Waste board delays decision on Clean Harbors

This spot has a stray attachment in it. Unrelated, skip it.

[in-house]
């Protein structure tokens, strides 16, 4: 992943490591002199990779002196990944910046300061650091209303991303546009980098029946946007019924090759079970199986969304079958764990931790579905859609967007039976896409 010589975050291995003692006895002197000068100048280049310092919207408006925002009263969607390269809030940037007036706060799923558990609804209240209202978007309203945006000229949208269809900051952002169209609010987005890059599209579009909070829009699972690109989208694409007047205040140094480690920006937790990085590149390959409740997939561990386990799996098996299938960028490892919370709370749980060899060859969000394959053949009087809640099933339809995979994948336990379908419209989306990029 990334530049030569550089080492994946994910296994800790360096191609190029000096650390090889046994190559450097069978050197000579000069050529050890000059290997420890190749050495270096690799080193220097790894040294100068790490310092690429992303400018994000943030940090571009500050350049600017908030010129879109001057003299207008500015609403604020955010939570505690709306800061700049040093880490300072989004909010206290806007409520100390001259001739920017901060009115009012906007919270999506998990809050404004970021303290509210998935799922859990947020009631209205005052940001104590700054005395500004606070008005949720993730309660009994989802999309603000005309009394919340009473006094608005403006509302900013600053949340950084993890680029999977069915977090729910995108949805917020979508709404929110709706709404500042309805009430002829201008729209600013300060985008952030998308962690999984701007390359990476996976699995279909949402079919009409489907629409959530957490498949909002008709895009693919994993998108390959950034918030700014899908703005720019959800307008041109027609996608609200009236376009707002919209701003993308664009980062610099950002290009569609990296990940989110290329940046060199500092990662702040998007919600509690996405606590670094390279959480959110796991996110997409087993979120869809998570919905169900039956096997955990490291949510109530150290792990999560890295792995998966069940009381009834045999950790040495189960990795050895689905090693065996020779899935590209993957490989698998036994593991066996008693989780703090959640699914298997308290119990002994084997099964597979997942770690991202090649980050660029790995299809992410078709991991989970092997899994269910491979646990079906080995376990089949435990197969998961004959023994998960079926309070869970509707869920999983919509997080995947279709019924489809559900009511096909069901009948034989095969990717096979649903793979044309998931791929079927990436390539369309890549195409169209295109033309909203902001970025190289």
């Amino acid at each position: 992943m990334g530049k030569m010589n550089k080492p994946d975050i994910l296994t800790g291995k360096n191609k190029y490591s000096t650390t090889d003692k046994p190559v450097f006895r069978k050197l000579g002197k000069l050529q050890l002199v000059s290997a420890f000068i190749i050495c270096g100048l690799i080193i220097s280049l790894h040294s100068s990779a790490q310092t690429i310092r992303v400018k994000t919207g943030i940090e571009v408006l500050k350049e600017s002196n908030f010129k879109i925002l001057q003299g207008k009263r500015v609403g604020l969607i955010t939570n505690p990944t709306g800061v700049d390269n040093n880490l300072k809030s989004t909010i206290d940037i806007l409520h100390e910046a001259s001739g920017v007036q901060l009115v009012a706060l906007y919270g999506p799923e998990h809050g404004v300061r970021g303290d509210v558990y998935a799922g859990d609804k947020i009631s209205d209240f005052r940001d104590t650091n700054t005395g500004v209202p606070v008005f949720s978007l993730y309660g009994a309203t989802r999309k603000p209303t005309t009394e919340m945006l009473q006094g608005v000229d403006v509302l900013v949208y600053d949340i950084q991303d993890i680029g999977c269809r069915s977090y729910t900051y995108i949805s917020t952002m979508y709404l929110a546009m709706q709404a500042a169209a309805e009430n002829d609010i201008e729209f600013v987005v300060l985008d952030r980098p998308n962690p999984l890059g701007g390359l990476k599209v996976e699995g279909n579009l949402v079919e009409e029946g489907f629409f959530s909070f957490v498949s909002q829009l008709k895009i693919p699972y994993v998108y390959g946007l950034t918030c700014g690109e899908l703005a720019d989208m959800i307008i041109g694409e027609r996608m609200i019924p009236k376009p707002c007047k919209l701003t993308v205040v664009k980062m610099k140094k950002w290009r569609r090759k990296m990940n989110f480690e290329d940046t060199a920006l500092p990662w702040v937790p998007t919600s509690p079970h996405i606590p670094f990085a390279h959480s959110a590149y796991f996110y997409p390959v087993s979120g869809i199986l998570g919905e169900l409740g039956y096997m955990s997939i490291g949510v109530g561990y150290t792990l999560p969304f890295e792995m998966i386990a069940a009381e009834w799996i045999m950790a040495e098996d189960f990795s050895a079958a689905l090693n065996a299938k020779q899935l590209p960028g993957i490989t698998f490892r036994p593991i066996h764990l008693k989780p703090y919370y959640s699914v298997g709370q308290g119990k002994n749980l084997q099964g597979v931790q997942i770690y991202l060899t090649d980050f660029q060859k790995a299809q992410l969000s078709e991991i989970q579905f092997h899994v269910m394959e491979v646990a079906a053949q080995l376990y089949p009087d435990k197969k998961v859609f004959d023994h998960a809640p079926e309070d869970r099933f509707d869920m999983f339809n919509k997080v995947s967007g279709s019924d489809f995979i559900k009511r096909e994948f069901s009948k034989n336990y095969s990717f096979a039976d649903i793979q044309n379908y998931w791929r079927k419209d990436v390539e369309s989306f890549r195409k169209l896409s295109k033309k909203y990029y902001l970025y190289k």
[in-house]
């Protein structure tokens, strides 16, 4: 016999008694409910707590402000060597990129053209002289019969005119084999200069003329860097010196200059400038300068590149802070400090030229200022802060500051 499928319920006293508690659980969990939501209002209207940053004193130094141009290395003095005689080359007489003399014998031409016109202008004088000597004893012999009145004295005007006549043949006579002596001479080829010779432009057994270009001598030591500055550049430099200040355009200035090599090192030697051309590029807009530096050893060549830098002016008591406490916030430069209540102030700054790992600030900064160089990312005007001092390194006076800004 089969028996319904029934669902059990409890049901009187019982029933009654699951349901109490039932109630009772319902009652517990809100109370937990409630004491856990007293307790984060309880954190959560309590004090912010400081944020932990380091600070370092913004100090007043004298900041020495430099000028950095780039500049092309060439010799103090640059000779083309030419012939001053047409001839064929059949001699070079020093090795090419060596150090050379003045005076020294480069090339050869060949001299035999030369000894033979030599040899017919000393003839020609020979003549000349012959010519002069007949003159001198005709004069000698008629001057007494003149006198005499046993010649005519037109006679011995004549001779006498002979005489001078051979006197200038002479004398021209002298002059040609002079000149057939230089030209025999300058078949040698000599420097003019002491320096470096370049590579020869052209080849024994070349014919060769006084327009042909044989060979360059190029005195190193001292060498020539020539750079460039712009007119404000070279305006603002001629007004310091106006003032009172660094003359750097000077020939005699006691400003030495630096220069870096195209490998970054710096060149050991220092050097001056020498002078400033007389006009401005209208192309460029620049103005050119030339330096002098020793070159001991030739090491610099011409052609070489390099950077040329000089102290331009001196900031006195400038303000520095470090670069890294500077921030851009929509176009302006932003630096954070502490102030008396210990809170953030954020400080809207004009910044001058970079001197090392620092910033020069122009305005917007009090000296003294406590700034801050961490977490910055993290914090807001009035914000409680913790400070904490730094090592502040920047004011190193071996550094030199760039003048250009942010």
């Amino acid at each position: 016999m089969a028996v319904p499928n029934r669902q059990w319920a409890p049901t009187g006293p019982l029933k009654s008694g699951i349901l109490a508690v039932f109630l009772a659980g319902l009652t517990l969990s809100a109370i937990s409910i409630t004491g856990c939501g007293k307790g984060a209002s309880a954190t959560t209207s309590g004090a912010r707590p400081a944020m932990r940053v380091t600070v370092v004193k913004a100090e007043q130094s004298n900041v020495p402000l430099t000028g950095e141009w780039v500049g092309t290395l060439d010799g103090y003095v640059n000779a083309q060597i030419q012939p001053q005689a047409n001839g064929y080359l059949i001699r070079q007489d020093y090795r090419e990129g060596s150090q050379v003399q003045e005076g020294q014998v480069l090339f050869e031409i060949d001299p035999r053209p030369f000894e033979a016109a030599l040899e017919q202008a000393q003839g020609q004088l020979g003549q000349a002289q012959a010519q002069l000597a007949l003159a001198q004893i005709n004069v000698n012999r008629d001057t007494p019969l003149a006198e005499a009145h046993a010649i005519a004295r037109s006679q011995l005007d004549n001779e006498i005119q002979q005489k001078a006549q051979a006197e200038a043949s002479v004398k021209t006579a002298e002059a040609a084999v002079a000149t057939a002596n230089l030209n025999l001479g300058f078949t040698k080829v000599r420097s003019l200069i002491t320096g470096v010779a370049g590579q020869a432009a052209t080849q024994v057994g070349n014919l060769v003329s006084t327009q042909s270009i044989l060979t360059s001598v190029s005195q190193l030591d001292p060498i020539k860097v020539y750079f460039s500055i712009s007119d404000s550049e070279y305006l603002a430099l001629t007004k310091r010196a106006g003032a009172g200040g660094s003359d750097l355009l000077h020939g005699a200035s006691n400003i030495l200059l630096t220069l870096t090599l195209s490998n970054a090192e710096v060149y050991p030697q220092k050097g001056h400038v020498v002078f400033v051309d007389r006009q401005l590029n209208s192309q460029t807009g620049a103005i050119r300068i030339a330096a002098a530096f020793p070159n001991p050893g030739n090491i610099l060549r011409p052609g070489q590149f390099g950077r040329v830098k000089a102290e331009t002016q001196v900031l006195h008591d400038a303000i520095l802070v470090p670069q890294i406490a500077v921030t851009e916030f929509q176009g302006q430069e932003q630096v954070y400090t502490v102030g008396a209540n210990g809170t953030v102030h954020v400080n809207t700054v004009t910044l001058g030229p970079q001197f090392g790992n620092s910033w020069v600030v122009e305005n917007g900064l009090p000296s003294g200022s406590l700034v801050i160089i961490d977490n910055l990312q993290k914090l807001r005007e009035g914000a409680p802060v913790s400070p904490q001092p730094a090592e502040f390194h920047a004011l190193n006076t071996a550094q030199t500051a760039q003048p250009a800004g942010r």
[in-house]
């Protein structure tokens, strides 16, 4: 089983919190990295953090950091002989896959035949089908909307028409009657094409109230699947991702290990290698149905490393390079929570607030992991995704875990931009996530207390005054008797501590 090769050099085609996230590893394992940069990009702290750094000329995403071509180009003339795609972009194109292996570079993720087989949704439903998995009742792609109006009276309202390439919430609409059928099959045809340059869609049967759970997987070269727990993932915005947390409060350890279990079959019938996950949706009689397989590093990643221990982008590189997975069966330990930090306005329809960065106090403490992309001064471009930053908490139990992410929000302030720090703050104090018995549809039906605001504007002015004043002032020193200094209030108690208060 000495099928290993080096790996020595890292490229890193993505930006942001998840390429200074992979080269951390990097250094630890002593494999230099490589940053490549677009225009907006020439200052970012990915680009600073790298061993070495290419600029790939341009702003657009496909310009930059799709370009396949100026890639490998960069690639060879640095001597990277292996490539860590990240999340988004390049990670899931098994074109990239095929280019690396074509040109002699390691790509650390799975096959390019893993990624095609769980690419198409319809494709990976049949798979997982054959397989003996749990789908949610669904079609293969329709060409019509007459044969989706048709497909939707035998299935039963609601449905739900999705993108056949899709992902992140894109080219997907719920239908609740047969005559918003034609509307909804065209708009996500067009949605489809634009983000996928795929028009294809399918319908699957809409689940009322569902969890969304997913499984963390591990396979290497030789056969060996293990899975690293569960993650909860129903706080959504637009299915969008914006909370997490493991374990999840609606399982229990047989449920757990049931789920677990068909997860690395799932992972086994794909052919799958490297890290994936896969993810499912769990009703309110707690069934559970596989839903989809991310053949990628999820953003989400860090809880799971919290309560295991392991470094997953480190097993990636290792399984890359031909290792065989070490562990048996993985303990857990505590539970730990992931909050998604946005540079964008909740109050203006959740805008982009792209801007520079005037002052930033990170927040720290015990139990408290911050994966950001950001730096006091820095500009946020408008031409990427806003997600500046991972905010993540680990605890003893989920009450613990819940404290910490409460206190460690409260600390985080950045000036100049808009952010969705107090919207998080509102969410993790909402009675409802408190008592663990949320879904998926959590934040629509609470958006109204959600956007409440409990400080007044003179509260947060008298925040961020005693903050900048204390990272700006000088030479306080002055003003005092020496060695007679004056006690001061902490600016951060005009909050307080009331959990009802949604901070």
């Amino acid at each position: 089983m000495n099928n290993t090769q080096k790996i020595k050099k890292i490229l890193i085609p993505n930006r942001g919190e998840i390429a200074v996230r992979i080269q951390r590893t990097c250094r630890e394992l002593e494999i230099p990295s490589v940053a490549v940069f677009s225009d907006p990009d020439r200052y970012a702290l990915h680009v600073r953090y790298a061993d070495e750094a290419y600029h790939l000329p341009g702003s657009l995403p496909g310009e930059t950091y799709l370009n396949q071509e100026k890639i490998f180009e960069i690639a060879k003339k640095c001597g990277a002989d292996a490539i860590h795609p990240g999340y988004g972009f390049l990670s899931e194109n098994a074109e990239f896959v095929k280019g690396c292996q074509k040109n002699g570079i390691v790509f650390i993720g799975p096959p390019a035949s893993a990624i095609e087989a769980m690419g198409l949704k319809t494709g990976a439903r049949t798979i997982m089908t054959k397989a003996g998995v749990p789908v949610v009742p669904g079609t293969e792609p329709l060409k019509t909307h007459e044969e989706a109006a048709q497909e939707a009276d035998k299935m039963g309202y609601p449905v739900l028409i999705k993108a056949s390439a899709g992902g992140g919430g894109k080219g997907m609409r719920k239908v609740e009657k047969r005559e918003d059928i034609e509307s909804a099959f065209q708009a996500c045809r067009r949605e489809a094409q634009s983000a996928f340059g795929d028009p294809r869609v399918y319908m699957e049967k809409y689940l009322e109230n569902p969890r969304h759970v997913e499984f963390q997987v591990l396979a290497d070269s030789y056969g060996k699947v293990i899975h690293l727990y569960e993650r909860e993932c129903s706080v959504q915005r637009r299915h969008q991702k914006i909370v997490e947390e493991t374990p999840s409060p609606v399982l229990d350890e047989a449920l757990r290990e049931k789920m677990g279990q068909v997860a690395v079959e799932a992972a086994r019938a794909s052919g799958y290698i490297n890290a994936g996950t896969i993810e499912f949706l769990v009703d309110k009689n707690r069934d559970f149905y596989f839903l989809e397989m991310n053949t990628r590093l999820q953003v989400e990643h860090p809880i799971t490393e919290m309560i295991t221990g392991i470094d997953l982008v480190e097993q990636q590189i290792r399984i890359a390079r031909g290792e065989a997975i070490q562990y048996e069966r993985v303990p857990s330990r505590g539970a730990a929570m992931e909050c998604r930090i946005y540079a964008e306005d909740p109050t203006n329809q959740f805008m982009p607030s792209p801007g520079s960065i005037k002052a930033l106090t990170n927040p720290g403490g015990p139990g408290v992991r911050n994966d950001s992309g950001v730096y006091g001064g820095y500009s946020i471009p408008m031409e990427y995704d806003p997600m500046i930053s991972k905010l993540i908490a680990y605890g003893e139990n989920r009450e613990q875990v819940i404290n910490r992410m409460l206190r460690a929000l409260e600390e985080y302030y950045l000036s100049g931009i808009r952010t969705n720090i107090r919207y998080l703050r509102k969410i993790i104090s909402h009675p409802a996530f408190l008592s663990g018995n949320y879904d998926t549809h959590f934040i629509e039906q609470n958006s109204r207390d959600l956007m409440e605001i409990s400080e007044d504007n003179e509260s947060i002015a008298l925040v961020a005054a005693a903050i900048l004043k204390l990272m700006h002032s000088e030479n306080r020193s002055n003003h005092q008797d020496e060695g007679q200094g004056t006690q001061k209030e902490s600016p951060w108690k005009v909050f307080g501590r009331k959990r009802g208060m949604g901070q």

DENVER – A regional panel again postponed a decision on whether to allow a disposal site about 70 miles east of Denver to begin accepting more types of low-level radioactive waste.The Rocky Mountain Low-Level Radioactive Waste Board on Tuesday delayed its decision for 60 days at the request of the Colorado Department of Public Health and Environment.The department had submitted an application to the board to allow the Clean Harbors Environmental Services’ Deer Trail Facility in eastern Adams County to accept the additional type waste.Braintree, Mass.-based Clean Harbors wants to accept naturally occurring radioactive material in its normal state and after it has gone through processing, which could include byproducts from oil and gas production.Earlier this month, the board postponed its decision after several Colorado cities complained that sending material to the Deer Trail Facility could increase the costs of disposing waste from water treatment plants.New federal standards require utilities to remove more low-level radioactive material from drinking water, and communities including Denver and Colorado Springs worry they would have to ship the waste to special facilities, such as Clean Harbors, instead of the landfills they currently use.Gary Baughman, director of the Hazardous Materials and Waste Management Division of the Department of Public Health and Environment, said the delay would give the department more time to alleviate concerns from communities about waste from water treatment plants.Leonard Slosky, the board’s executive director, said the board had not set a new meeting date to make the decision.
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